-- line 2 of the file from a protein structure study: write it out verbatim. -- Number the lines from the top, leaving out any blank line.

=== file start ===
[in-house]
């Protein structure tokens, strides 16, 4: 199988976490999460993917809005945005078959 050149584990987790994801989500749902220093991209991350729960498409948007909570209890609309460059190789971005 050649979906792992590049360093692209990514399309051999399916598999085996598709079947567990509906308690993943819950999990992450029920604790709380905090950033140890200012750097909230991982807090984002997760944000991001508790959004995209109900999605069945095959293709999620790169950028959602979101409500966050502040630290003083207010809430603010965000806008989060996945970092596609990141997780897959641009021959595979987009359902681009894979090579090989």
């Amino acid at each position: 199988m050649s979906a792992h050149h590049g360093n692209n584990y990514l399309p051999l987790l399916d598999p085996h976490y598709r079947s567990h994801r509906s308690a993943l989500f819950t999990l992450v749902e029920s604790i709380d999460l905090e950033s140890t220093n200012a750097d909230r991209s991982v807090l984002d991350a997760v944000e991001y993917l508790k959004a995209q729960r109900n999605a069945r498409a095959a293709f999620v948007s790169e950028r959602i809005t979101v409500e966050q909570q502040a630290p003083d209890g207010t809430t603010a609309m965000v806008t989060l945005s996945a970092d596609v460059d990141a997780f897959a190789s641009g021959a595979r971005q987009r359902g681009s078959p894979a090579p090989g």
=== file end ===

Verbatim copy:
């Protein structure tokens, strides 16, 4: 199988976490999460993917809005945005078959 050149584990987790994801989500749902220093991209991350729960498409948007909570209890609309460059190789971005 050649979906792992590049360093692209990514399309051999399916598999085996598709079947567990509906308690993943819950999990992450029920604790709380905090950033140890200012750097909230991982807090984002997760944000991001508790959004995209109900999605069945095959293709999620790169950028959602979101409500966050502040630290003083207010809430603010965000806008989060996945970092596609990141997780897959641009021959595979987009359902681009894979090579090989």